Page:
When Waterbeds were cool

I had a waterbed in the early 80s as a young teen. I always liked it and thought it was comfortable. Two things I didn’t like about it was… if there was a leak you would not know until 2:30 am and on a school night…always. If the heater was either turned down or went out…you would wake up as a human popsicle at…you guessed it… 2:30 am. Nothing ever happened to it at noon on a Saturday.

in the early 1800s. Scottish physician Dr. Neil Arnott devised a water-filled bed to prevent bedsores in invalids.

In 1873, Sir James Paget, of St. Bartholomew Hospital in London, presented the waterbed designed by Dr. Arnott as a treatment and prevention of ulcers, a common condition at this time. Paget found that waterbeds allowed for even pressure distribution over the entire body. The only problem was that you could not regulate the water temperature.

In 1968 Charles Hall presented the waterbed as his Master’s Thesis project to his San Francisco State University design class. While showcasing their work, students rotated through workshops to see each other’s inventions. Once they reached Hall’s project – a vinyl mattress filled with heated water – the class never left. “Everybody just ended up frolicking on the waterbed,” Hall recalls.

Hall’s first waterbed mattress was called ‘the Pleasure Pit’ and it quickly gained popularity with the hippie culture of the 1960’s and 1970’s.

Time Magazine in 1971 about waterbeds. “Playboy Tycoon Hugh Hefner has one–king-size, of course, and covered with Tasmanian opossum. The growing number of manufacturers and distributors, with such appropriate names as Aquarius Products, the Water Works, Innerspace Environments, Joyapeutic Aqua Beds and the Wet Dream, can hardly meet the demand. They have sold more than 15,000 since August.”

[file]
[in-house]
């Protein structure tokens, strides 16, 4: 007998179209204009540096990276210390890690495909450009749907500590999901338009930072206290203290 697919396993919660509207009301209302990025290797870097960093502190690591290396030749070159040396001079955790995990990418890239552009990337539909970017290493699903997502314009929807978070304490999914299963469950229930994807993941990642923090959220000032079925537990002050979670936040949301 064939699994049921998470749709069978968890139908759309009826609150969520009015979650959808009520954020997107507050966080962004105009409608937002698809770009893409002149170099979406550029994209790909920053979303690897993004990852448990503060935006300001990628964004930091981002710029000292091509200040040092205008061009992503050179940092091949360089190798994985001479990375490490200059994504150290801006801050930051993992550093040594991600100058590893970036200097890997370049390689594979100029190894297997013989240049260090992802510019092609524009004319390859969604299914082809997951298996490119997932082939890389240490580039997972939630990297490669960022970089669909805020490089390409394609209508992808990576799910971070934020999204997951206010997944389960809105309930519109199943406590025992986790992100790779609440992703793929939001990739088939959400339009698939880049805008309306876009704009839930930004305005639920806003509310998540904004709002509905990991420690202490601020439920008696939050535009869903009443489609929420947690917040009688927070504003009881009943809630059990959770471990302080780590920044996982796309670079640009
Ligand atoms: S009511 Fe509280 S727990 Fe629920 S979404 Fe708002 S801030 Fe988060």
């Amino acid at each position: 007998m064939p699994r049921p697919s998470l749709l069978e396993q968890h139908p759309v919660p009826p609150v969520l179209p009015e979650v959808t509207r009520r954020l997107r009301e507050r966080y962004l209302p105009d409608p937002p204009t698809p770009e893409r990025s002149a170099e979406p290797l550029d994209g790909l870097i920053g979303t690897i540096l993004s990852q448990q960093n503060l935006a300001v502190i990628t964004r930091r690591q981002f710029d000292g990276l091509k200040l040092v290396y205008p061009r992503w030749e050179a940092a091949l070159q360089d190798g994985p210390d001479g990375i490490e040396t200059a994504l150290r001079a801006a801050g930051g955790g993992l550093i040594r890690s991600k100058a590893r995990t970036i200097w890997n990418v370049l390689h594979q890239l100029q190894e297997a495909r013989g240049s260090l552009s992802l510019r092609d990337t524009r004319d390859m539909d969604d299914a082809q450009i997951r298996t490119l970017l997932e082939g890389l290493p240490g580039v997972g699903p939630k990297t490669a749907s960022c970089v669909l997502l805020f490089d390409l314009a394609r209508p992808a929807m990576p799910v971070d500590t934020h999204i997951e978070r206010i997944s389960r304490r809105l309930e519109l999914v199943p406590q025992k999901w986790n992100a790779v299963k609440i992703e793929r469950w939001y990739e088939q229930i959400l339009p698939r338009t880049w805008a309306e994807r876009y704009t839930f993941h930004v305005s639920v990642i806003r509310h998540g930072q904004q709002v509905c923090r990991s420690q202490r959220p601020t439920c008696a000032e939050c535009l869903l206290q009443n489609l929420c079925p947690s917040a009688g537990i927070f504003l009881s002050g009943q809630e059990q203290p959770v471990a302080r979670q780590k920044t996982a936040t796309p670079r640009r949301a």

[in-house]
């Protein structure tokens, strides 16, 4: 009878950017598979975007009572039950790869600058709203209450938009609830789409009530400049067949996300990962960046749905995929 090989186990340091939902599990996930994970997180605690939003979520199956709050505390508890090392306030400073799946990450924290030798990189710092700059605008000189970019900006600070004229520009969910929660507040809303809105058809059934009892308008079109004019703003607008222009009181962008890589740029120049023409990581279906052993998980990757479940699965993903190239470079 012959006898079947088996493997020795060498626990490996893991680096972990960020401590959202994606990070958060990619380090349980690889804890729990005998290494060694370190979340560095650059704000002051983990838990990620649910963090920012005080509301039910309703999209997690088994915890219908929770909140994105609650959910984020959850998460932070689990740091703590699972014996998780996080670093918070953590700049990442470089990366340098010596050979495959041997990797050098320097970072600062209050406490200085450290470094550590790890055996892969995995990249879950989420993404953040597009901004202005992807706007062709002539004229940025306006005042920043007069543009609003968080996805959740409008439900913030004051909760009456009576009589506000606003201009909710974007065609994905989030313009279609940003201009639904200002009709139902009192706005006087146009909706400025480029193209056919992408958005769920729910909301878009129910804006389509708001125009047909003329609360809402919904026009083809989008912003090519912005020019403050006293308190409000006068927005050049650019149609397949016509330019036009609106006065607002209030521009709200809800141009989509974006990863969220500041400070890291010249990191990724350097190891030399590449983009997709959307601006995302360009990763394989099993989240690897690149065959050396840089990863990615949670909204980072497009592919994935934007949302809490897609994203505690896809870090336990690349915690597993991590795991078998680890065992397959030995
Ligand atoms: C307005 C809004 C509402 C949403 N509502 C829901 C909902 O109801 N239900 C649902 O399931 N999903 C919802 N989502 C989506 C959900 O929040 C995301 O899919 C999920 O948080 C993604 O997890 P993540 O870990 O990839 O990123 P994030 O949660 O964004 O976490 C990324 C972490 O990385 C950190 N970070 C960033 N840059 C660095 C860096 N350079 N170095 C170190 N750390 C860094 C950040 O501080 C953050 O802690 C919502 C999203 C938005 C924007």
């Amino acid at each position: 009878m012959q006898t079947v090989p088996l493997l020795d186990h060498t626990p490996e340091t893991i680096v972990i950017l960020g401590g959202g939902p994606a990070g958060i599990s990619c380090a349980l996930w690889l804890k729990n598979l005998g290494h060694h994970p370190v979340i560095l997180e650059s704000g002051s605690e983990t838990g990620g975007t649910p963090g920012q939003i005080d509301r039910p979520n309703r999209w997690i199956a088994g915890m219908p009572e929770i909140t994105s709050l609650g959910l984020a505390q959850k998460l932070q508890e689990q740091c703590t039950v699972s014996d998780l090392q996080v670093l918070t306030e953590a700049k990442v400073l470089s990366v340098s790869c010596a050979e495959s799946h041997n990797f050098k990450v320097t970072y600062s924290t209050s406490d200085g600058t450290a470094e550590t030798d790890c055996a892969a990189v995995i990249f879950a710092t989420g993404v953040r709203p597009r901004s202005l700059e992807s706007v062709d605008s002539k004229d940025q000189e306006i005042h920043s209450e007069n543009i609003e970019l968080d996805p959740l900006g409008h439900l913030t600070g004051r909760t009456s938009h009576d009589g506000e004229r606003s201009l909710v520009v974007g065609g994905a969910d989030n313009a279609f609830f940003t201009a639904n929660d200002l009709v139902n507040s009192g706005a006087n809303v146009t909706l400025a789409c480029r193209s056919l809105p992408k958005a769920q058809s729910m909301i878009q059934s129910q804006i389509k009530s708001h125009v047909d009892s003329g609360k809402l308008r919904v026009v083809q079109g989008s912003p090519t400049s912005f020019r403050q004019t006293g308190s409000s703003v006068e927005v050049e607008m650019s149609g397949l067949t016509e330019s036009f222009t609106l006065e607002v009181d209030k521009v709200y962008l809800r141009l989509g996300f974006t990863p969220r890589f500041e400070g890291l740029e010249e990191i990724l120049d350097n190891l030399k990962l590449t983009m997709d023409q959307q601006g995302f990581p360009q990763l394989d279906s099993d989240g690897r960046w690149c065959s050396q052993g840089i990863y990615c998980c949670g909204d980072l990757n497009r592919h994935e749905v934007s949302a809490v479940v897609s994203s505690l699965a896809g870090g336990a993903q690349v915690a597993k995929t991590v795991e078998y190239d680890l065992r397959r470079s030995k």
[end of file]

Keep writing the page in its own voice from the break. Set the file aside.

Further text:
Sex always sells… one ad stated. “Two things are better on a waterbed. One of them is sleep.” and “She’ll admire you for your car, she’ll respect you for your position, but she’ll love you for your waterbed.”


By the 80s waterbeds were in the suburbs and gaining in popularity. In 1987, waterbeds had achieved their peak, representing 22 percent of all U.S. mattress sales.

At the end of the 1980s waterbed sales fell off. Some say it was because they were too connected to the 70s that had fallen out of favor (the horror!)… but most think it was because of the maintenance and pain in setting them up and moving them. Also, you had to make sure your floor was braced enough to have one depending on the size and weight of it.

Today you can still buy them but most are designed thinner to hold less water in rolls instead of sleeping on a lake beneath you.

I had mine until I was 20 with plenty of patches but it still held water and me… but I left it behind when I moved.

This egg-shaped one below I would gladly take home now



Keith Moon talks about a waterbed


Author: Badfinger (Max)

Power Pop fan, Baseball fan, old movie and tv show fan... and a songwriter, bass and guitar player.

16 thoughts on “When Waterbeds were cool”

  1. I had a waterbed and loved it. Got in 94, shortly after my divorce, and kept it until 2006. Didn’t have any trouble with leaks with mine, but 2 heaters went out, and trying to sleep on a cold waterbed makes every muscle in your body ache. The “egg” one in picture looks heavenly.